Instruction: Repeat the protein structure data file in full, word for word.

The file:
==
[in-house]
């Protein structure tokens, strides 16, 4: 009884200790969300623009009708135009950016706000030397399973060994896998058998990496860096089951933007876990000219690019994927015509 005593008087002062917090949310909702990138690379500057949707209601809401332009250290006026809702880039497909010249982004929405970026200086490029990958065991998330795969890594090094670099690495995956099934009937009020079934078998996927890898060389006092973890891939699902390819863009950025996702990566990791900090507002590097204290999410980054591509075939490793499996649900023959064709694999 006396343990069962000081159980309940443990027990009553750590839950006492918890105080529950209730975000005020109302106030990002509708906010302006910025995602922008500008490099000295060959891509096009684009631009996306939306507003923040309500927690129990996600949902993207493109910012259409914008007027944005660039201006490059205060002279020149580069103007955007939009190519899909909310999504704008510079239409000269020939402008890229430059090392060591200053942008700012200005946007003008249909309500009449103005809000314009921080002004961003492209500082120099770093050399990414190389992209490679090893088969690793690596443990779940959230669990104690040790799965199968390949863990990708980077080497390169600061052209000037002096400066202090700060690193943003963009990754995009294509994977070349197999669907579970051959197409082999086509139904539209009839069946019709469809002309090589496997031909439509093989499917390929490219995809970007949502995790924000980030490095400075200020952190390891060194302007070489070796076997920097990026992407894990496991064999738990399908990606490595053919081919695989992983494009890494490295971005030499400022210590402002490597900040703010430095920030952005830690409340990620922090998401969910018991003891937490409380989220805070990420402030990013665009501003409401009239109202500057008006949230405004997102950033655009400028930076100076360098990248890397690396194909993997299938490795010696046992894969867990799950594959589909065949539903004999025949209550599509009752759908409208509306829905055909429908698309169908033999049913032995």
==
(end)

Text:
[in-house]
């Protein structure tokens, strides 16, 4: 009884200790969300623009009708135009950016706000030397399973060994896998058998990496860096089951933007876990000219690019994927015509 005593008087002062917090949310909702990138690379500057949707209601809401332009250290006026809702880039497909010249982004929405970026200086490029990958065991998330795969890594090094670099690495995956099934009937009020079934078998996927890898060389006092973890891939699902390819863009950025996702990566990791900090507002590097204290999410980054591509075939490793499996649900023959064709694999 006396343990069962000081159980309940443990027990009553750590839950006492918890105080529950209730975000005020109302106030990002509708906010302006910025995602922008500008490099000295060959891509096009684009631009996306939306507003923040309500927690129990996600949902993207493109910012259409914008007027944005660039201006490059205060002279020149580069103007955007939009190519899909909310999504704008510079239409000269020939402008890229430059090392060591200053942008700012200005946007003008249909309500009449103005809000314009921080002004961003492209500082120099770093050399990414190389992209490679090893088969690793690596443990779940959230669990104690040790799965199968390949863990990708980077080497390169600061052209000037002096400066202090700060690193943003963009990754995009294509994977070349197999669907579970051959197409082999086509139904539209009839069946019709469809002309090589496997031909439509093989499917390929490219995809970007949502995790924000980030490095400075200020952190390891060194302007070489070796076997920097990026992407894990496991064999738990399908990606490595053919081919695989992983494009890494490295971005030499400022210590402002490597900040703010430095920030952005830690409340990620922090998401969910018991003891937490409380989220805070990420402030990013665009501003409401009239109202500057008006949230405004997102950033655009400028930076100076360098990248890397690396194909993997299938490795010696046992894969867990799950594959589909065949539903004999025949209550599509009752759908409208509306829905055909429908698309169908033999049913032995």